TNT: Their religion is our religion.
Tony Harnell talks from his temporary base in Norway as the band continue to do press in support of the release of their classic My Religion album. Tony talks about the trials and tribulations of getting this album written, recorded and promoted.
G'Day Tony, thanks for talking TNT with me! I know you have seen my review already, but others seem just as enthusiastic for the My Religion album.
This must be very satisfying for all the guys?
Yes of course. Very much so!
My Religion has been some time in the making - all said and done - was the effort worth the result?
I believe it was. You know, some bumps along the way and I always think we can do better, but we did pretty well!
Could My Religion have been possible had it not been for Firefly and Transistor?
No, I don't think so. I think those albums were turning points creatively for Ronni and I and ushered in a new era of writing styles for us as a team.
Those albums have their fans - I rather like Transistor, but as a band, you really took some shit for their musical style didn't you?
We certainly did. A bone of contention between me and the fans for sure but I respect where they are coming from and it's not all of them either, just the real hard core conservatives. But hey, there was something they liked about us from another era and they want to hear more of that.
As you already know, I think My Religion is classic TNT, but with a healthy dose of modernism and a few new twists. But what was the catalyst for your guys sitting down and coming to the conclusion that a "classic" TNT album was really needed, or even wanted by you all?
Probably the response of the last two albums. We realized that if we were going to do this we had to get back in touch with the fans and what they wanted us to be. However, I stated clearly, and Ronni agreed, that we still had to find a way to move on and please ourselves musically and with the writing. I think somehow we managed to do that simply by staying focused during the writing and recording sessions.
Ok, so with that in mind...where did you guys start? How did you get the ball rolling?
We started by talking a lot on the phone and discussing the sound. Then we got together a few times and started writing. The result being the EP and of course that lead us to the album. I think the EP was an important process as well. It let us sort of find our footing so to speak.
Whose idea was the EP?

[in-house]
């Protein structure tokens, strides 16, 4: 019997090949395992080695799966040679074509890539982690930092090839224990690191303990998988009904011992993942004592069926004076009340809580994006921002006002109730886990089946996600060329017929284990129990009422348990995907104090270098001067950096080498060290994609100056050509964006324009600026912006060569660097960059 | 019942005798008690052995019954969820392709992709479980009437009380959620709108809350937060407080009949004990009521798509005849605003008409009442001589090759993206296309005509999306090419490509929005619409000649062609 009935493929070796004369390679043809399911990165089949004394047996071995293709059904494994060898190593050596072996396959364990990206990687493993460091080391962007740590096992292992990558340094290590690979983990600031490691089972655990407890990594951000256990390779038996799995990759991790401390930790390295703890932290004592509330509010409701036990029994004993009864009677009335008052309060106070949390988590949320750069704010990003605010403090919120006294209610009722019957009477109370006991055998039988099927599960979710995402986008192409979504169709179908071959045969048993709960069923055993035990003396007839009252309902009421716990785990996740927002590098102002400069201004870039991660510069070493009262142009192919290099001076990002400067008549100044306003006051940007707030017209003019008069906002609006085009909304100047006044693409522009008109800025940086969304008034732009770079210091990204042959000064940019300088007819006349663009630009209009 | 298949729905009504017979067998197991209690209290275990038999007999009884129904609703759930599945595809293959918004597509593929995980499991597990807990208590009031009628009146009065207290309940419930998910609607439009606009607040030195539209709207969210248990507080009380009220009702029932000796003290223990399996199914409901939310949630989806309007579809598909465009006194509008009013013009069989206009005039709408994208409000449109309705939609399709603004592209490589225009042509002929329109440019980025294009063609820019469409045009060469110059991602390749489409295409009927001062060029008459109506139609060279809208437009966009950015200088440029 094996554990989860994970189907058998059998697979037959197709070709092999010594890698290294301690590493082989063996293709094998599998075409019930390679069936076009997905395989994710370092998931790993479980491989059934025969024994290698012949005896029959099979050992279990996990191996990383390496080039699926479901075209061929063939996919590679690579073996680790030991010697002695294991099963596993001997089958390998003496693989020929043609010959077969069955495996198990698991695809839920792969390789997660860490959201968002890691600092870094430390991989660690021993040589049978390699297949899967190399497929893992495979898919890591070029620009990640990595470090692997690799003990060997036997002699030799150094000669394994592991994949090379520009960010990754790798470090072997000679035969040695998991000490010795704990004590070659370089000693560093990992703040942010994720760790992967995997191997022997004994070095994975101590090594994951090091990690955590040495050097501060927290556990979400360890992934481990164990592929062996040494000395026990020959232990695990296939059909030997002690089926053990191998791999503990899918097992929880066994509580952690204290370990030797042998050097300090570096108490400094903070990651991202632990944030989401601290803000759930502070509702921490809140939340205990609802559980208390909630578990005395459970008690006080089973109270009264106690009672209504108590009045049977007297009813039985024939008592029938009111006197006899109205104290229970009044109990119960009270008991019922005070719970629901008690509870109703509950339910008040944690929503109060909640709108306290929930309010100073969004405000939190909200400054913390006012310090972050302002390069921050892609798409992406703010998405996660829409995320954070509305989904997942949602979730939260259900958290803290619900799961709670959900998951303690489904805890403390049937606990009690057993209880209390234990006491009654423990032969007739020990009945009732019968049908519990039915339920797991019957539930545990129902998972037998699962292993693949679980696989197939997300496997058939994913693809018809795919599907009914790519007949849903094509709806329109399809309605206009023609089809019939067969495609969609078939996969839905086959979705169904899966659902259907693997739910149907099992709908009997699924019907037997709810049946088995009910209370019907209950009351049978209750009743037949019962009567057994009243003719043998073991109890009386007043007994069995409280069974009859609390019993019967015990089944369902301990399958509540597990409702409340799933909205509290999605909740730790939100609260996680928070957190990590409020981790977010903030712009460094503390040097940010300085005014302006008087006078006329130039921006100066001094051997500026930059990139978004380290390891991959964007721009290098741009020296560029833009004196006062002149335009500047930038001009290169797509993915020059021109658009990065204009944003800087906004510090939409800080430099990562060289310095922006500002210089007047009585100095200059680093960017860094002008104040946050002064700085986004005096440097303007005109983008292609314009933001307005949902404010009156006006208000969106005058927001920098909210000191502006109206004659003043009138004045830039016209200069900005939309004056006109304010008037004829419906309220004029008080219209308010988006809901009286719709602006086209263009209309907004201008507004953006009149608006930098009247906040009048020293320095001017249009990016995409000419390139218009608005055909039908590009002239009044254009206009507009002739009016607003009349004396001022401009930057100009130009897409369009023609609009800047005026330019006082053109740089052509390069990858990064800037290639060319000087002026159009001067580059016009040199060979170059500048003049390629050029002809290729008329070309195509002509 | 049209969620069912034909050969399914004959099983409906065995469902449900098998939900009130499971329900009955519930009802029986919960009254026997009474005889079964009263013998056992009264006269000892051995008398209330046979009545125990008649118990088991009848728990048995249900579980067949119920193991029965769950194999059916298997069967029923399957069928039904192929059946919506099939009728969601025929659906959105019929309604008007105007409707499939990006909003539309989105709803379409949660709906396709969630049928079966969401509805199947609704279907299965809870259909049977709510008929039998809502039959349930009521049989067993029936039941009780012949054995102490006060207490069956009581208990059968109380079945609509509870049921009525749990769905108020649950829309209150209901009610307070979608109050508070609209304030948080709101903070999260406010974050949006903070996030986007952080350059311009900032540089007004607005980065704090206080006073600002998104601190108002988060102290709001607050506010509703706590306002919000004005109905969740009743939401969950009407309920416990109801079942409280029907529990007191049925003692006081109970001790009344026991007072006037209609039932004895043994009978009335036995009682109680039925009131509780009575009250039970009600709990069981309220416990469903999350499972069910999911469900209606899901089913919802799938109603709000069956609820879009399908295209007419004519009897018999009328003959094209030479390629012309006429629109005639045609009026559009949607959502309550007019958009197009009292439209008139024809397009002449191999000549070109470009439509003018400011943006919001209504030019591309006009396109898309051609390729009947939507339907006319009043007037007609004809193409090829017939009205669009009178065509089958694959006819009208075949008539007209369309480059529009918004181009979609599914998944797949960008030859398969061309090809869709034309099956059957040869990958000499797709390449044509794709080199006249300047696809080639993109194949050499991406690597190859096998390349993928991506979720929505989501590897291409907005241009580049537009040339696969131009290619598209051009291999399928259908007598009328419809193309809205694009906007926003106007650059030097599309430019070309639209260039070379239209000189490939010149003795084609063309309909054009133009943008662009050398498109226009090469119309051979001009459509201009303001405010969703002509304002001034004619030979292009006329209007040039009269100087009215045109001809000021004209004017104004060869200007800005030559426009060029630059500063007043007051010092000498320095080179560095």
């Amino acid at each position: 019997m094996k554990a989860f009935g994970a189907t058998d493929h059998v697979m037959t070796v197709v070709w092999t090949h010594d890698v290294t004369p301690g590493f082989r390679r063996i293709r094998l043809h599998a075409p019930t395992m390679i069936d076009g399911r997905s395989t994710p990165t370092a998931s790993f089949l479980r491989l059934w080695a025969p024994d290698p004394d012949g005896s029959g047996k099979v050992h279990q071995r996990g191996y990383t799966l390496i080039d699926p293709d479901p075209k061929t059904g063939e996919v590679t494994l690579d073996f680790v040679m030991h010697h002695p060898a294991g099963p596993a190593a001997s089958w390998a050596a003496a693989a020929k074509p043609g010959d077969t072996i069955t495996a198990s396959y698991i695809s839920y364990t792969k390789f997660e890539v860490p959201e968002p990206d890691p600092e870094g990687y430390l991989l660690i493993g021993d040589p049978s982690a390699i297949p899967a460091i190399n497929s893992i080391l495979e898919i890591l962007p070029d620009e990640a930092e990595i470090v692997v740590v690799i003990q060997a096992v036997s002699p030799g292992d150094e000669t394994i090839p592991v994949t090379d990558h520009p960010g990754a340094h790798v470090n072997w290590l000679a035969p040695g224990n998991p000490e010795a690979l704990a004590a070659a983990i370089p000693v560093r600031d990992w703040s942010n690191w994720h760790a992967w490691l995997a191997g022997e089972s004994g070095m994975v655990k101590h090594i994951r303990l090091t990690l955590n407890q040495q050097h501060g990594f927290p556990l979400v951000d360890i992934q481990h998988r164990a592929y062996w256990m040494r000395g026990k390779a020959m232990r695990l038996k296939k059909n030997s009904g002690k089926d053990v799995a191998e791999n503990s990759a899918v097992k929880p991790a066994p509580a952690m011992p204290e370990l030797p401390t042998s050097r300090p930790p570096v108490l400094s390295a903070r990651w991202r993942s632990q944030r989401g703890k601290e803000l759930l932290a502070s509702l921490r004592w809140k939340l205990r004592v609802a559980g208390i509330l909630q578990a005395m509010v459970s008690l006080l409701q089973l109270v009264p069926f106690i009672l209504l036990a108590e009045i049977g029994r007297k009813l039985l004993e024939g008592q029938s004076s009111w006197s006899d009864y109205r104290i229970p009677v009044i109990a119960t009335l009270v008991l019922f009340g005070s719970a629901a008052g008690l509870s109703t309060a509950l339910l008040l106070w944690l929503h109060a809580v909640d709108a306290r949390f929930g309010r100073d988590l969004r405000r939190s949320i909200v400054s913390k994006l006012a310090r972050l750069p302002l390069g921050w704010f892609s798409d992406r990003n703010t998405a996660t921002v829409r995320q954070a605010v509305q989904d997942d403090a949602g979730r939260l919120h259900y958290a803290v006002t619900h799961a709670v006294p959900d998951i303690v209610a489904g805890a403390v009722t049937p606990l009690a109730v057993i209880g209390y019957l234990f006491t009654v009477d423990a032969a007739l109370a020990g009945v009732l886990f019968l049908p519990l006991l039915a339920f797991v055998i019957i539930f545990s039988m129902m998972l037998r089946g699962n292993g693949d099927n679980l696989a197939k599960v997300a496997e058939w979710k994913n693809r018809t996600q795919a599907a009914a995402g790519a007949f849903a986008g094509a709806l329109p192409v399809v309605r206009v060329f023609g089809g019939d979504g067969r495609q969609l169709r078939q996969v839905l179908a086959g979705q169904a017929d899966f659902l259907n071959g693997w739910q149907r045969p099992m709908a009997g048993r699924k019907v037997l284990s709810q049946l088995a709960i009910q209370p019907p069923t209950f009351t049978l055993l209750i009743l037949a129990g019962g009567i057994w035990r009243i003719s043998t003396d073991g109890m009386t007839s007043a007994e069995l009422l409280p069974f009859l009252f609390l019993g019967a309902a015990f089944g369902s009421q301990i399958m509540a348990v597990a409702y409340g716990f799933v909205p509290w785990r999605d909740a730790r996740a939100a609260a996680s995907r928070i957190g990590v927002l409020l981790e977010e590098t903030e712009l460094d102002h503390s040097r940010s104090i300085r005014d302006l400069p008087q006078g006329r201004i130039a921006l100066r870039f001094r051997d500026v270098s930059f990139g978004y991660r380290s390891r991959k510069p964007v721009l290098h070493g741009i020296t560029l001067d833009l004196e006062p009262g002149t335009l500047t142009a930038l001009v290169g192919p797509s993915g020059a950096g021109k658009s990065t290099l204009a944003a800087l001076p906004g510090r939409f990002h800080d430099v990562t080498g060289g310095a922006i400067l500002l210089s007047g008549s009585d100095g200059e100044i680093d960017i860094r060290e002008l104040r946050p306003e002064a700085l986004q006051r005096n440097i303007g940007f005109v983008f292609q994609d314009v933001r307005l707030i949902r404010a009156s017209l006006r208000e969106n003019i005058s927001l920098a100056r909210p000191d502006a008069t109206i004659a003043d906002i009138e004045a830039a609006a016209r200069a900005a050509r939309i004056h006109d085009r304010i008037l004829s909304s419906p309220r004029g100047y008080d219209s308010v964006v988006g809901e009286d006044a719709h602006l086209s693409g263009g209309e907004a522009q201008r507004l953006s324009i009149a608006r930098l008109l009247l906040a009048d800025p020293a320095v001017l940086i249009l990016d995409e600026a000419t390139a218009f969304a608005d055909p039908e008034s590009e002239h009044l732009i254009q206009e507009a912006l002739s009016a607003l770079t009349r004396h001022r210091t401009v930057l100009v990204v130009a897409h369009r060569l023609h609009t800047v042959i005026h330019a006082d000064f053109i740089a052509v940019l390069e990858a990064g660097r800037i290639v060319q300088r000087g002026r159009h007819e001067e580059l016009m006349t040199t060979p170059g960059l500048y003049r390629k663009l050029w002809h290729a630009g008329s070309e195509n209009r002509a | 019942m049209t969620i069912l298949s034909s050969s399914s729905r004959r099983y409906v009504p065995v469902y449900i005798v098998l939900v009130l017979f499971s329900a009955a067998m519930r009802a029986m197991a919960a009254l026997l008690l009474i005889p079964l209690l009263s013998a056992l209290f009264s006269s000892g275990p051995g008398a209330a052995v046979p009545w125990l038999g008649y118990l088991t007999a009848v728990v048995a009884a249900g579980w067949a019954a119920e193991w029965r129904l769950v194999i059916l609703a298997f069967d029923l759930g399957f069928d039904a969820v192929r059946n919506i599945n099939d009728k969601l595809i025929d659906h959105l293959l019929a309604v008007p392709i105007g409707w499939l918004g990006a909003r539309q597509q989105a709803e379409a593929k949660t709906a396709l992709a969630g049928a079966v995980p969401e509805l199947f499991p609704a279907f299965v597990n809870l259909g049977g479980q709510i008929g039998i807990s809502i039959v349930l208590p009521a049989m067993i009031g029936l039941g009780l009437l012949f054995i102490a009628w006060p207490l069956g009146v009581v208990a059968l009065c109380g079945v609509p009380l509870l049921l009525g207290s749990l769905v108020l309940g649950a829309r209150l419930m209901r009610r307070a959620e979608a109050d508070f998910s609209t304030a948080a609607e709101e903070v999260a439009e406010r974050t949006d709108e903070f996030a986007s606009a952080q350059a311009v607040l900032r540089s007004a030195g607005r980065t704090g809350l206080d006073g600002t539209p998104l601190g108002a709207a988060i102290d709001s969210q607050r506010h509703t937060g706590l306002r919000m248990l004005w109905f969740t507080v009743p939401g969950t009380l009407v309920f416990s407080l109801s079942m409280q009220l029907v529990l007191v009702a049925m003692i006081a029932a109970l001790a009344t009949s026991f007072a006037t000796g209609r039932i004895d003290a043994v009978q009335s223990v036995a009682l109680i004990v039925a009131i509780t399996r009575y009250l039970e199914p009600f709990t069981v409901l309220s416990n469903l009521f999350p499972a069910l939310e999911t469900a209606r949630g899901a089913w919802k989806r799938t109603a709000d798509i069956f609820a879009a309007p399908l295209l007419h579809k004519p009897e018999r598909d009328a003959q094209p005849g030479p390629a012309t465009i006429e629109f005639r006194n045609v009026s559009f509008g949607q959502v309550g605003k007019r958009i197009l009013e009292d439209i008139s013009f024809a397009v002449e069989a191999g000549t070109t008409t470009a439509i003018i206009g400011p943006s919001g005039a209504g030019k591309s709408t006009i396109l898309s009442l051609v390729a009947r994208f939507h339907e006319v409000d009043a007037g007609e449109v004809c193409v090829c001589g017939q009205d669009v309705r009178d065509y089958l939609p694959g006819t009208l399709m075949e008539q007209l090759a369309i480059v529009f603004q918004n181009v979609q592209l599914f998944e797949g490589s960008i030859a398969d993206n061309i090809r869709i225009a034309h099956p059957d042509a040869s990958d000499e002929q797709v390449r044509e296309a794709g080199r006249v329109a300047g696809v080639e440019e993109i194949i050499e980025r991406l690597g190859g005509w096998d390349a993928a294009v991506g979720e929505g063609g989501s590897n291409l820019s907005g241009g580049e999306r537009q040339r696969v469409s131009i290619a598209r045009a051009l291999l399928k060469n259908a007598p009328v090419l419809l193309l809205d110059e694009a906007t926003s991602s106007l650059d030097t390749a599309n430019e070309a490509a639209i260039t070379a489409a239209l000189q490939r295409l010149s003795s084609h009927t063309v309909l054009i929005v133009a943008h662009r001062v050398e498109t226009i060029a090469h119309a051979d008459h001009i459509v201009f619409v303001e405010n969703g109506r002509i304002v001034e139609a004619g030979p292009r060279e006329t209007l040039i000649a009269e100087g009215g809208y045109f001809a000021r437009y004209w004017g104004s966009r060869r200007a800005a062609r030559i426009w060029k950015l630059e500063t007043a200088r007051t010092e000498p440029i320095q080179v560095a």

It sort of came about as an accident. I don't really know whose idea it was.
Did it serve its purpose?
I think it opened people up to what could be coming on the album and it created a buzz. So I think it was a good thing.
I see all but one of the songs were written by you and Ronni. How would you go about that process?
He'd send me music and I would come back with ideas for melodies and lyrics and I would also come with lyrics first and melodies. We have many ways of working and they are work well.
TNT is unique in that you reside in NYC and the rest of the guys are in Norway. I've read how you handled it in the 80's and 90's, but given the realities of hard rock in 2004, how difficult was getting this album recorded and just how was it done?!!
It is more difficult now of course. I hate to leave home. I just got married and I hate to leave my wife. But I love when I am working. I love being in the studio and finishing a new song. It's so satisfying. But back to your question, let s just say a lot of traveling was done by me!
You've privately praised the mix of Tommy Hansen to me - just how important was his role in making My Religion as good as it is?
Very important. We really just sent him files. Some from Norway and some from me in New York. I was so nervous it wouldn't all come together at the end and would sound weird or disconnected in some way. Tommy knew exactly what to do with everything. We did give him a lot of direction but he did a lot of things on his own and shocked us with his amazing sonic abilities. He really did make the album come together.
As an example, I love the fact the dark and powerful songs like She Needs Me and My Religion - are still highly melodic and instantly catchy. As a song writer, how do you ensure that each song has something for the listener to grab on to?
I always just feel that if I like it, if I don't get sick of it then maybe it's a good one.
I usually put something away for a few days or so after writing it to give it a rest and then go back and if it grabs me on a fresh listen there is usually something there. I am not always right, but getting better at it.
I also love the pop sentiment of Everybody's Got A Secret and Satellite. Can you explain the sound of those tracks vs the almost opposite vibe of Live Today and Invisible Noise?
You nailed it. It's pop. Ronni and I love pop. Especially 70's pop. I think it's fun and lightens things up.
Something that was truly different for TNT was the haunting track Song 4 Dianne. How did this track evolve and how did the female vocal and Celtic influence get included?
It evolved over a late night writing session and grew from there. It's a song about my wife's mother who passed away from cancer last year. My wife (Amy) went through a very intense time caring for her mom the last 6 months of her life and I wanted to give her something to make her feel a little better about the whole thing. Also Amy and her mom are English and the song has this Celtic vibe that was just perfect. After we finished it Amy came over to Norway to visit me and I asked her if she wanted to sing and play recorder on the track. She loved the song and lyrics and she did a beautiful job on it. The song is one of the most popular on the album and I get positive comments all the time about it. There is even talk about it being used on a movie soundtrack in the future.